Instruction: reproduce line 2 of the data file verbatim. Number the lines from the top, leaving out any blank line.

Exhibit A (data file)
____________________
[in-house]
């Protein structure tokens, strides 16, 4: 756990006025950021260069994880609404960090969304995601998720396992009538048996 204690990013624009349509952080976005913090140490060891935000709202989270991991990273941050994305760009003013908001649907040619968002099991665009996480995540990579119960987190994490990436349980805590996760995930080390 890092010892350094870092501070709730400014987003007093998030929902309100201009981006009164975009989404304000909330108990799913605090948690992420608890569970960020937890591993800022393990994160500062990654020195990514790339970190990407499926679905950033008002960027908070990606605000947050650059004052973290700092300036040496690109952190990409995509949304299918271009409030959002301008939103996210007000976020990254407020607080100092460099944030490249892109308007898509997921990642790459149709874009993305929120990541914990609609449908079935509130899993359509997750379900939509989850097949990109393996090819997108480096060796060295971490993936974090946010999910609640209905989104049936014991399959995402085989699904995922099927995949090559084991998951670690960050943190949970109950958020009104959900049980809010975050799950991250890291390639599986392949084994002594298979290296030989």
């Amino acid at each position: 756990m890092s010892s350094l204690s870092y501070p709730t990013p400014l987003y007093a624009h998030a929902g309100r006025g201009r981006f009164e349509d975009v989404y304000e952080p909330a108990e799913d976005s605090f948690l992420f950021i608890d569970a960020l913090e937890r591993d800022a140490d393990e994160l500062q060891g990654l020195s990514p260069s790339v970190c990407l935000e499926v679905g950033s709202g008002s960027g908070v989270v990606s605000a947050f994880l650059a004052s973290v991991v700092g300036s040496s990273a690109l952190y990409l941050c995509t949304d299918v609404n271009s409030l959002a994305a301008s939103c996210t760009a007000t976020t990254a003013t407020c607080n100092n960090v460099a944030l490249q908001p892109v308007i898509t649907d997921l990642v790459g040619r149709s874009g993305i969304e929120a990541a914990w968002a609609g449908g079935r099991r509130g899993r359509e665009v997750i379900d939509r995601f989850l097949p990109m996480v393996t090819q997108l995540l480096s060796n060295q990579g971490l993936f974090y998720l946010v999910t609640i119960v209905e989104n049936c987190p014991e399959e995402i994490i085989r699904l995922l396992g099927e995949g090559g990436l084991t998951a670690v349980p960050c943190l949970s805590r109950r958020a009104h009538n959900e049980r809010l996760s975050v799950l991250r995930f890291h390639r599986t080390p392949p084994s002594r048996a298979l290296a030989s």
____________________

């Protein structure tokens, strides 16, 4: 756990006025950021260069994880609404960090969304995601998720396992009538048996 204690990013624009349509952080976005913090140490060891935000709202989270991991990273941050994305760009003013908001649907040619968002099991665009996480995540990579119960987190994490990436349980805590996760995930080390 890092010892350094870092501070709730400014987003007093998030929902309100201009981006009164975009989404304000909330108990799913605090948690992420608890569970960020937890591993800022393990994160500062990654020195990514790339970190990407499926679905950033008002960027908070990606605000947050650059004052973290700092300036040496690109952190990409995509949304299918271009409030959002301008939103996210007000976020990254407020607080100092460099944030490249892109308007898509997921990642790459149709874009993305929120990541914990609609449908079935509130899993359509997750379900939509989850097949990109393996090819997108480096060796060295971490993936974090946010999910609640209905989104049936014991399959995402085989699904995922099927995949090559084991998951670690960050943190949970109950958020009104959900049980809010975050799950991250890291390639599986392949084994002594298979290296030989």